If one is a regular listener to NPR News and the BBC World Service, for all the Americanization of the British source one is still struck by the differences in the way that the readers/hosts on the BBC deal linguistically with reporters by way of their closing acknowledgement of the latter’s reports. Unlike their American counterparts, who trip all over themselves to thank each other, the BBC hosts either say nothing or limit themselves to repeating the name and location of the reporter, occasionally thanking them ex parte (i.e. without waiting for or expecting a response). This is as it should be. After all, courtesy is totally out of place in such exchanges. The reporters are only doing their job, and thanks are not in order. This utterly fatuous misemployment of the phatic function is tantamount to a worker on an assembly line thanking a fellow-worker for passing along an item.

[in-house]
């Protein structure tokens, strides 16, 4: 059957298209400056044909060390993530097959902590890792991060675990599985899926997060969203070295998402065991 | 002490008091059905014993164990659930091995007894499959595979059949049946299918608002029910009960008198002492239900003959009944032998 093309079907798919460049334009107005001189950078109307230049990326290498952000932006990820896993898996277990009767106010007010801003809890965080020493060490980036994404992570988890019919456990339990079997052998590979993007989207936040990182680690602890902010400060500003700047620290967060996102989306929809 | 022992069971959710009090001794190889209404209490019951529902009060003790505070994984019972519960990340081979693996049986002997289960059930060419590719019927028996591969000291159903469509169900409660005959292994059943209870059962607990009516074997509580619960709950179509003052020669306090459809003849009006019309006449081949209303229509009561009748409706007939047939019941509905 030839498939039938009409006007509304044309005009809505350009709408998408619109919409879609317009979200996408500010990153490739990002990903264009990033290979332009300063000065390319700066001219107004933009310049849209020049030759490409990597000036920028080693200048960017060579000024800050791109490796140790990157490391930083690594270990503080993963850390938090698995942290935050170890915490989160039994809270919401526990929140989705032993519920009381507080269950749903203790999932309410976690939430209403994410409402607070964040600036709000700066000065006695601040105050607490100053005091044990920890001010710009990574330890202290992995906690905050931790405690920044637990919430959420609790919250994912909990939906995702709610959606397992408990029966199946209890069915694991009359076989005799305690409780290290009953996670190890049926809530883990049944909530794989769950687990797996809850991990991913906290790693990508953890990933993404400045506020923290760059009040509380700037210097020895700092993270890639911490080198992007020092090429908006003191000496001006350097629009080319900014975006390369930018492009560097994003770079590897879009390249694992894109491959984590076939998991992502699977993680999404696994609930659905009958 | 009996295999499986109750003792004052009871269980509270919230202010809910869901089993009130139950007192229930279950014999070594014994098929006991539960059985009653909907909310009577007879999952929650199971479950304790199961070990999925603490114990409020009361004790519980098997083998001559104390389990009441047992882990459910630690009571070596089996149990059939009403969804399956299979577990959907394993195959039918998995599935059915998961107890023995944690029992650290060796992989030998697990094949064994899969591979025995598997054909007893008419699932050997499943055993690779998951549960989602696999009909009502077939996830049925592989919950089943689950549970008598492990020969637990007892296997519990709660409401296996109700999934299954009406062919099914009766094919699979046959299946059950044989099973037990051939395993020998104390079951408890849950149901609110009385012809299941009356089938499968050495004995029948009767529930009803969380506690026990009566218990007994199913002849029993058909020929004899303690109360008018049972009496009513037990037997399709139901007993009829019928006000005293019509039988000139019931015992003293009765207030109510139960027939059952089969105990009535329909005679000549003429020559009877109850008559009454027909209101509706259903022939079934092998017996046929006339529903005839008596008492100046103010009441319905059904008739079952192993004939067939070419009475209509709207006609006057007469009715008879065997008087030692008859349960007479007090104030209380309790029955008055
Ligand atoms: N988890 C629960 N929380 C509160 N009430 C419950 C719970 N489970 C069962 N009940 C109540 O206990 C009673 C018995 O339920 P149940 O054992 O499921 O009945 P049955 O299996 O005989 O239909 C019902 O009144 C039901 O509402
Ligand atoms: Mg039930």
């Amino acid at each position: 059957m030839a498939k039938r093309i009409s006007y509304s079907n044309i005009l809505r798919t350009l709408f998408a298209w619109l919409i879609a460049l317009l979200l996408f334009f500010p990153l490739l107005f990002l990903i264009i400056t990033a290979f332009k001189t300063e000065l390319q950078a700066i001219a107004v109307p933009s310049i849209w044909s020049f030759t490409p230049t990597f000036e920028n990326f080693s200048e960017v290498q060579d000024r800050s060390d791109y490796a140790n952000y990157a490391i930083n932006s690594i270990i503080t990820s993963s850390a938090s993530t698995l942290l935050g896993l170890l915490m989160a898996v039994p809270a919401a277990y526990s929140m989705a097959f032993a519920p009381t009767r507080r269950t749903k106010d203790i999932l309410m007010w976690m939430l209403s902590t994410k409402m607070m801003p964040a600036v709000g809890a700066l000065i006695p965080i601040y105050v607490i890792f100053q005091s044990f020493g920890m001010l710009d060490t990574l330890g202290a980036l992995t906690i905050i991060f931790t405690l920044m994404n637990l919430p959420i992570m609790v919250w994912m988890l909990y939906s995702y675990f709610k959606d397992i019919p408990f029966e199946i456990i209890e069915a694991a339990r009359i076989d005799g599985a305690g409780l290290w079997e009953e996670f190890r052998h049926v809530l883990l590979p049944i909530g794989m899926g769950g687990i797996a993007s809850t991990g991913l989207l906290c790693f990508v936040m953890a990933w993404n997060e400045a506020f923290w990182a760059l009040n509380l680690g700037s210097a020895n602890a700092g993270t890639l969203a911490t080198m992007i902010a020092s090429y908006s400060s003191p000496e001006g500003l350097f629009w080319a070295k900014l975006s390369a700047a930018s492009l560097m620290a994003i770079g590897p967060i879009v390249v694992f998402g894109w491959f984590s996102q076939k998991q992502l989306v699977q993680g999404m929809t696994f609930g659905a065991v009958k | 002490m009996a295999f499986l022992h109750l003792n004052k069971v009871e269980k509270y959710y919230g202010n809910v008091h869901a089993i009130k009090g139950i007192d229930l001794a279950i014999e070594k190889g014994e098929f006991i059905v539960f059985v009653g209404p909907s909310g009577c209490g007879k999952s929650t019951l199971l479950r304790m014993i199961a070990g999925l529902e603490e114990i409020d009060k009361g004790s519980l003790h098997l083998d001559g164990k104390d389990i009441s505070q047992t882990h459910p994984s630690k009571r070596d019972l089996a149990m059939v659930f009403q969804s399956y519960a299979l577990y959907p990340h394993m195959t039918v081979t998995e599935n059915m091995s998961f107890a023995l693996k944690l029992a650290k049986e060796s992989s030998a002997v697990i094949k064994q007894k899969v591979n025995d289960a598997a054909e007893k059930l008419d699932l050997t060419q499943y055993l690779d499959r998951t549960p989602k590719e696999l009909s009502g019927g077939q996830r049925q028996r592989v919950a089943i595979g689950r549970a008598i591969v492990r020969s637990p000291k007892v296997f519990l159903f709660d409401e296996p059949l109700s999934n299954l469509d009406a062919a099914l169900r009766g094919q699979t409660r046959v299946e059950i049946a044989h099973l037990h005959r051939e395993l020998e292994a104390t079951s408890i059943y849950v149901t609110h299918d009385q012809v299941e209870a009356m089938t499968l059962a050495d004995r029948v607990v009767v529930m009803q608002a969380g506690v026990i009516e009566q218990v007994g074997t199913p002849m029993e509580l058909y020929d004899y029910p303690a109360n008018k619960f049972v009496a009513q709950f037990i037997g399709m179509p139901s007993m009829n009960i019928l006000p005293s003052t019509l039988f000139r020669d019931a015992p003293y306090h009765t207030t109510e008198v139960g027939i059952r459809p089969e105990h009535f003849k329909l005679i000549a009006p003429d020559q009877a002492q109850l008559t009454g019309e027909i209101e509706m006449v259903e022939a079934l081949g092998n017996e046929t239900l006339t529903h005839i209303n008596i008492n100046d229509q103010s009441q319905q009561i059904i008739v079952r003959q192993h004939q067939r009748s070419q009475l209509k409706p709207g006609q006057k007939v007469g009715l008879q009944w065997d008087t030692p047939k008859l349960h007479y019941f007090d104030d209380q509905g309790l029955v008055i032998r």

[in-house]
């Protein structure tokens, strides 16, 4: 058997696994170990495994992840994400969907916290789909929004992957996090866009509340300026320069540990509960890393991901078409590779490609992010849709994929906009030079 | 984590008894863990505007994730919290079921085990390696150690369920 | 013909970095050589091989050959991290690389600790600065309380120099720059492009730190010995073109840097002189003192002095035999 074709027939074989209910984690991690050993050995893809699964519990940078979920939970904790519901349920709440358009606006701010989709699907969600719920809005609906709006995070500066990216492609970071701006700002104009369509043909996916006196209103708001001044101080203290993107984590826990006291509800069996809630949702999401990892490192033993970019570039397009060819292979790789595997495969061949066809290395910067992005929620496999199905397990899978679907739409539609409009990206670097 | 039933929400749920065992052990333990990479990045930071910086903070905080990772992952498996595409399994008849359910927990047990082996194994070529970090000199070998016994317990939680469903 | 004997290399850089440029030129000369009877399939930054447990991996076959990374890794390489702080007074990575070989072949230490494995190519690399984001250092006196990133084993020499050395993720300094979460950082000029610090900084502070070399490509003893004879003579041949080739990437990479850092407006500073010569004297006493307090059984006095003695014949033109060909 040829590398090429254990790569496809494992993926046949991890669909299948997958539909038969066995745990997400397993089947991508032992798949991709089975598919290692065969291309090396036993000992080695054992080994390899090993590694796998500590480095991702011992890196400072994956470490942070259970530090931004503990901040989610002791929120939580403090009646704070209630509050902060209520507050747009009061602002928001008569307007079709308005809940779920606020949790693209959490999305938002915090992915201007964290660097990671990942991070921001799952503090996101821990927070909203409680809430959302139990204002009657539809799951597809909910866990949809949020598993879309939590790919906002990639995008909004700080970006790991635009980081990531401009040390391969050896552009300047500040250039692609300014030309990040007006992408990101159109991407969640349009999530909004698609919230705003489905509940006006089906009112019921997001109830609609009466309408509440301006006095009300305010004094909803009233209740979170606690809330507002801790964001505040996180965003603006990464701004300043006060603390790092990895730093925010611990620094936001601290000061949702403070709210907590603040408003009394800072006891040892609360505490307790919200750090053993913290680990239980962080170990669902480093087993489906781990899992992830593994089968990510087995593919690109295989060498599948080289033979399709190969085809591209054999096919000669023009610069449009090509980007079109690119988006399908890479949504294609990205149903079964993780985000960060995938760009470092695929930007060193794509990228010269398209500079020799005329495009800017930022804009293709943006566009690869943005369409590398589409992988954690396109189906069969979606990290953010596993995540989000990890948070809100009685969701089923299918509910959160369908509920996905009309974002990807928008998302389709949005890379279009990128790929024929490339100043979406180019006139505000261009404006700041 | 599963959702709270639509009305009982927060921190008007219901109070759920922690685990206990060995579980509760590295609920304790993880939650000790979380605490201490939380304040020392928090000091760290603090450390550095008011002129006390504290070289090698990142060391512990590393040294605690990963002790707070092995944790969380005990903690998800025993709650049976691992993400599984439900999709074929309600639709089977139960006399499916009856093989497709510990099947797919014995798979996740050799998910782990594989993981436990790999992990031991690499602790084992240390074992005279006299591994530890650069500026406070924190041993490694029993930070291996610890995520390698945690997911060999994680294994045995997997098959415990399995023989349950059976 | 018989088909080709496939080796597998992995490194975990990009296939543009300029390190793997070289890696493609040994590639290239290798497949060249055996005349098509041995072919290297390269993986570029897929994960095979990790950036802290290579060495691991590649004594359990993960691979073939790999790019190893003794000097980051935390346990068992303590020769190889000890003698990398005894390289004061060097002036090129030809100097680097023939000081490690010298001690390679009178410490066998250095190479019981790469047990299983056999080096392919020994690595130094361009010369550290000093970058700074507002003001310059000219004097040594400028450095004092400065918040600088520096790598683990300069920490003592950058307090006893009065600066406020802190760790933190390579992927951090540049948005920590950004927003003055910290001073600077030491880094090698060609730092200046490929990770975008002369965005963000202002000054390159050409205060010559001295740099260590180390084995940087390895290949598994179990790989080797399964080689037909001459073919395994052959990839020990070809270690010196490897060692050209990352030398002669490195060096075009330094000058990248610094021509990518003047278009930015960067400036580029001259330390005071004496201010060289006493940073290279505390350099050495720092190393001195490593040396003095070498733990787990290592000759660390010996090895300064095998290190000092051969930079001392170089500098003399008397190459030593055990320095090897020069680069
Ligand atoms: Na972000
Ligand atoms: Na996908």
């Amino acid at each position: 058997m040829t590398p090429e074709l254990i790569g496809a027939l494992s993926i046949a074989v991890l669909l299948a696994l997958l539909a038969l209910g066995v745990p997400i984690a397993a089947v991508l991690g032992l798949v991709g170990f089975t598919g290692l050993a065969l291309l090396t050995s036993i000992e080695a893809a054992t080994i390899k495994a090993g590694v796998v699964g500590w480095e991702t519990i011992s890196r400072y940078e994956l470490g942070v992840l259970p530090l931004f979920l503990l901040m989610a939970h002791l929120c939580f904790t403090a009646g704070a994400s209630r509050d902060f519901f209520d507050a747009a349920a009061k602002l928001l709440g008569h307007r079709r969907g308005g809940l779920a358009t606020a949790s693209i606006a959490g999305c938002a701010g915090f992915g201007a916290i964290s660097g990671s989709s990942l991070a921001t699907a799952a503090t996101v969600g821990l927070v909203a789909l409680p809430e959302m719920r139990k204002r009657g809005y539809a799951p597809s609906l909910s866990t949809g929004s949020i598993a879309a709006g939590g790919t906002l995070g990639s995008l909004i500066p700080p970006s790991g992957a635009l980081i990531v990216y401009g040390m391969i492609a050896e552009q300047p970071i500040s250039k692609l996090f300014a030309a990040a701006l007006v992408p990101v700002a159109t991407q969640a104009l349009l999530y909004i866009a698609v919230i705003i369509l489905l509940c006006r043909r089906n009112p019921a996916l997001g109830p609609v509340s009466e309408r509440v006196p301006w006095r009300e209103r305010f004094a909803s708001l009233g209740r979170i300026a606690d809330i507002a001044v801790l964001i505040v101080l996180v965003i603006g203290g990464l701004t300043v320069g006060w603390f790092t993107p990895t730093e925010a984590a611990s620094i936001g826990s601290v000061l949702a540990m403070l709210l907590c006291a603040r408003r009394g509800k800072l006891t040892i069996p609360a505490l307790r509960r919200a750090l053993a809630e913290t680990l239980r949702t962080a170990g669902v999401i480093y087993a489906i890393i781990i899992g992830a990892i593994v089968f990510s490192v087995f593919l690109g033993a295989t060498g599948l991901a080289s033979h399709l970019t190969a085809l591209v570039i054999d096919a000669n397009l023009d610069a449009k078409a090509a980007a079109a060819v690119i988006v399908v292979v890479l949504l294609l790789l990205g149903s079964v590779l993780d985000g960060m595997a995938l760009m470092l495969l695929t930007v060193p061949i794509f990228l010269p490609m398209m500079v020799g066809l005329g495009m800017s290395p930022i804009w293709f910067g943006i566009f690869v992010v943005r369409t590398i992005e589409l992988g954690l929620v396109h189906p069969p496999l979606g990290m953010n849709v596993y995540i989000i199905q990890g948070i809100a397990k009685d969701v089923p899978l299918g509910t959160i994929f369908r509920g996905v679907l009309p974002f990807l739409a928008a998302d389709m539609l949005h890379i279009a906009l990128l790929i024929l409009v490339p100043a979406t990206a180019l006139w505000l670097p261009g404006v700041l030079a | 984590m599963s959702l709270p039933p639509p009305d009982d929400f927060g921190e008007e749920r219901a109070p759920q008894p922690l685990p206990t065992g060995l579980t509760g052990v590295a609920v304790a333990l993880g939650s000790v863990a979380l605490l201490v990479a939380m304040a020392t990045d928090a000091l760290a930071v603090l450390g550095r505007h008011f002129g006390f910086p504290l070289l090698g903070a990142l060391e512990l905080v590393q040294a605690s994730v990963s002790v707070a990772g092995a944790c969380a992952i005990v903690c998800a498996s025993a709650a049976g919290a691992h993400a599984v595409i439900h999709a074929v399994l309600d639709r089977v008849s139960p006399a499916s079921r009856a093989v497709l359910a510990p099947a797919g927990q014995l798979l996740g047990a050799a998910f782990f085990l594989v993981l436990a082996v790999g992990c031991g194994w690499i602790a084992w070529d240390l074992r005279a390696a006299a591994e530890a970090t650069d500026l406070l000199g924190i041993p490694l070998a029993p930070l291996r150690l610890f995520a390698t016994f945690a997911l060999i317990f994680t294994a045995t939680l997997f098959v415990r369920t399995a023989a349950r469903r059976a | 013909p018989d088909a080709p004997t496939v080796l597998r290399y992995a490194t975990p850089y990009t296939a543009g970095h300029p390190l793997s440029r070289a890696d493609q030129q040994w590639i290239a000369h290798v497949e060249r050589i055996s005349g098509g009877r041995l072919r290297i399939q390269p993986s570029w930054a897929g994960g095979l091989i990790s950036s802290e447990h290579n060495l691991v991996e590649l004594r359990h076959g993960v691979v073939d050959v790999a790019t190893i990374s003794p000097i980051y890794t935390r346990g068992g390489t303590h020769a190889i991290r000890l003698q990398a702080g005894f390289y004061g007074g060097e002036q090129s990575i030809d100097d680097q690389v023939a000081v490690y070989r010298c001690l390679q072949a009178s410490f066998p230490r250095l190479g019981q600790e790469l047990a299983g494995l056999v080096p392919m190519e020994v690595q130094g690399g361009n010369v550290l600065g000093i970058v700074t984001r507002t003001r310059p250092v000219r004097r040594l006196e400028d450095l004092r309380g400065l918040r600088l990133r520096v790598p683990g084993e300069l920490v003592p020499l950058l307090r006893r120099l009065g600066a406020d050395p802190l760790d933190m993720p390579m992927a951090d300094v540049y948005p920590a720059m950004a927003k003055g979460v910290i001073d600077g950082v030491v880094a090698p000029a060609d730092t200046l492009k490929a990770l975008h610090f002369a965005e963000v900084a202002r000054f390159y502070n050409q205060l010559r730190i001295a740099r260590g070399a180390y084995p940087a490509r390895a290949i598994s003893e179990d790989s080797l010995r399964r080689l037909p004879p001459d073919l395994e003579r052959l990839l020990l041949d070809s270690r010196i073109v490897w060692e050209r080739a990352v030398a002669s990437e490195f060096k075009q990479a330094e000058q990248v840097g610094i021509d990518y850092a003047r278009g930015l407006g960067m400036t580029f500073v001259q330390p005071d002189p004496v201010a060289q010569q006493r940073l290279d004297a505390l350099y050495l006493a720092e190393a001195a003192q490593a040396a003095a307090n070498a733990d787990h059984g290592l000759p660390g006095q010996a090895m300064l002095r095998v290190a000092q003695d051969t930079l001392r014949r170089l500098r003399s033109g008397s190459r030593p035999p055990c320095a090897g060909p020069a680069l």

The American Heritage Dictionary of the English Language, Fourth Edition defines phatic as “Of, relating to, or being speech used to share feelings or to establish a mood of sociability rather than to communicate information or ideas.” The habit of NPR on-the-air personnel’s exchanging the phatic tokens “Thanks,” “You’re welcome,” “My pleasure,” etc. is a kind of linguistic perversion of the speakers’ status and roles. This kind of aporetic speech reaches grotesque proportions when, for instance––as was heard recently––an NPR reporter is thanked by the host for a report on the death of victims of a mass murder and responds “My pleasure.”